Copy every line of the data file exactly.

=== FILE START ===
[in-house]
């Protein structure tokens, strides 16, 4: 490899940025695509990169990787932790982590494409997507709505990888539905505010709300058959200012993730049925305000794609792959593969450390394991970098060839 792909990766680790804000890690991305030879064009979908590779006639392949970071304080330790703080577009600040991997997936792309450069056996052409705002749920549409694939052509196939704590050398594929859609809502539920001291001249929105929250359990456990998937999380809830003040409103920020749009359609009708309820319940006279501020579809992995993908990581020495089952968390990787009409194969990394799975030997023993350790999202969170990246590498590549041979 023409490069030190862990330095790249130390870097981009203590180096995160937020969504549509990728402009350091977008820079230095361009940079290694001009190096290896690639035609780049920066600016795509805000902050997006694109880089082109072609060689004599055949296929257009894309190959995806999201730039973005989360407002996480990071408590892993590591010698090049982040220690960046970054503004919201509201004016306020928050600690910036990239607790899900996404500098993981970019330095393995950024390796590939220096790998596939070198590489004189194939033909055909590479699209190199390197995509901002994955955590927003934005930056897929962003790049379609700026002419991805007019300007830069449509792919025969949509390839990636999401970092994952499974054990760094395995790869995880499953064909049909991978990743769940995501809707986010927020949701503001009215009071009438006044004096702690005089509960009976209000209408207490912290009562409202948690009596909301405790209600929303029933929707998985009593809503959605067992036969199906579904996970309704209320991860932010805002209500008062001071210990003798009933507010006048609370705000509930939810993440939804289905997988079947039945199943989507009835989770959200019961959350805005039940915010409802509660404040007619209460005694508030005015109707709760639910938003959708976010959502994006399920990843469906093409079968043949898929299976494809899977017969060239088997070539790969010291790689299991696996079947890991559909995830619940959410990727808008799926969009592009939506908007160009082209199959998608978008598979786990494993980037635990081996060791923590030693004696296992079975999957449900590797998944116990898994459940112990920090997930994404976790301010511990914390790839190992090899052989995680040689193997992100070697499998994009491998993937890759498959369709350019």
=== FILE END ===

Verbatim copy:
[in-house]
């Protein structure tokens, strides 16, 4: 490899940025695509990169990787932790982590494409997507709505990888539905505010709300058959200012993730049925305000794609792959593969450390394991970098060839 792909990766680790804000890690991305030879064009979908590779006639392949970071304080330790703080577009600040991997997936792309450069056996052409705002749920549409694939052509196939704590050398594929859609809502539920001291001249929105929250359990456990998937999380809830003040409103920020749009359609009708309820319940006279501020579809992995993908990581020495089952968390990787009409194969990394799975030997023993350790999202969170990246590498590549041979 023409490069030190862990330095790249130390870097981009203590180096995160937020969504549509990728402009350091977008820079230095361009940079290694001009190096290896690639035609780049920066600016795509805000902050997006694109880089082109072609060689004599055949296929257009894309190959995806999201730039973005989360407002996480990071408590892993590591010698090049982040220690960046970054503004919201509201004016306020928050600690910036990239607790899900996404500098993981970019330095393995950024390796590939220096790998596939070198590489004189194939033909055909590479699209190199390197995509901002994955955590927003934005930056897929962003790049379609700026002419991805007019300007830069449509792919025969949509390839990636999401970092994952499974054990760094395995790869995880499953064909049909991978990743769940995501809707986010927020949701503001009215009071009438006044004096702690005089509960009976209000209408207490912290009562409202948690009596909301405790209600929303029933929707998985009593809503959605067992036969199906579904996970309704209320991860932010805002209500008062001071210990003798009933507010006048609370705000509930939810993440939804289905997988079947039945199943989507009835989770959200019961959350805005039940915010409802509660404040007619209460005694508030005015109707709760639910938003959708976010959502994006399920990843469906093409079968043949898929299976494809899977017969060239088997070539790969010291790689299991696996079947890991559909995830619940959410990727808008799926969009592009939506908007160009082209199959998608978008598979786990494993980037635990081996060791923590030693004696296992079975999957449900590797998944116990898994459940112990920090997930994404976790301010511990914390790839190992090899052989995680040689193997992100070697499998994009491998993937890759498959369709350019």